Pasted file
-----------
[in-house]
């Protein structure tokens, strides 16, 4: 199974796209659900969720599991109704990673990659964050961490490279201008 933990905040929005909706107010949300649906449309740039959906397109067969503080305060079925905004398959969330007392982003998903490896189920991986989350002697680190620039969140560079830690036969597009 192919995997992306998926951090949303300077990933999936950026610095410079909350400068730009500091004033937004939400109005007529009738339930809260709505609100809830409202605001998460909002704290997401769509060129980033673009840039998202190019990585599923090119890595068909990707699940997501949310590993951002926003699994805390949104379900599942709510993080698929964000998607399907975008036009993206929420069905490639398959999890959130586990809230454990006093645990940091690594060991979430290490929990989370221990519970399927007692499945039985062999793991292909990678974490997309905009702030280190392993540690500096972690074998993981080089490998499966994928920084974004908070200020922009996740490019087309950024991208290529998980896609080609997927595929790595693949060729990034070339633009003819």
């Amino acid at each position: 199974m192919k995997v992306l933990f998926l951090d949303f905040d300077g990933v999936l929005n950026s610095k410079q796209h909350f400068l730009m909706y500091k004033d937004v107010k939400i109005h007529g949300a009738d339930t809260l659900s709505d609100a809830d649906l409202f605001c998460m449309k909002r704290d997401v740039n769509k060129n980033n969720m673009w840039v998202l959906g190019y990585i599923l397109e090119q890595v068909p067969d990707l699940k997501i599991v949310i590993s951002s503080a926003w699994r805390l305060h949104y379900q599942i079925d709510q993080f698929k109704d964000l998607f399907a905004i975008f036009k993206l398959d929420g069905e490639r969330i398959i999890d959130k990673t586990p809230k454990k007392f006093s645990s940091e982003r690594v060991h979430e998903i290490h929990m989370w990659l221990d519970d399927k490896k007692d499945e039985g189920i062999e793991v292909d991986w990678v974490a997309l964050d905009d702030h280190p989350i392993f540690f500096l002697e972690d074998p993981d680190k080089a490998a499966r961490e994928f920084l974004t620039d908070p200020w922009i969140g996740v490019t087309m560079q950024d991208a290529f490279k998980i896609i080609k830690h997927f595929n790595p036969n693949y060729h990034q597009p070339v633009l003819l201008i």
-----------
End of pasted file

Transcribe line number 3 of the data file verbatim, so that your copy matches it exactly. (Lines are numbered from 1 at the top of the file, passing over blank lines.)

């Amino acid at each position: 199974m192919k995997v992306l933990f998926l951090d949303f905040d300077g990933v999936l929005n950026s610095k410079q796209h909350f400068l730009m909706y500091k004033d937004v107010k939400i109005h007529g949300a009738d339930t809260l659900s709505d609100a809830d649906l409202f605001c998460m449309k909002r704290d997401v740039n769509k060129n980033n969720m673009w840039v998202l959906g190019y990585i599923l397109e090119q890595v068909p067969d990707l699940k997501i599991v949310i590993s951002s503080a926003w699994r805390l305060h949104y379900q599942i079925d709510q993080f698929k109704d964000l998607f399907a905004i975008f036009k993206l398959d929420g069905e490639r969330i398959i999890d959130k990673t586990p809230k454990k007392f006093s645990s940091e982003r690594v060991h979430e998903i290490h929990m989370w990659l221990d519970d399927k490896k007692d499945e039985g189920i062999e793991v292909d991986w990678v974490a997309l964050d905009d702030h280190p989350i392993f540690f500096l002697e972690d074998p993981d680190k080089a490998a499966r961490e994928f920084l974004t620039d908070p200020w922009i969140g996740v490019t087309m560079q950024d991208a290529f490279k998980i896609i080609k830690h997927f595929n790595p036969n693949y060729h990034q597009p070339v633009l003819l201008i």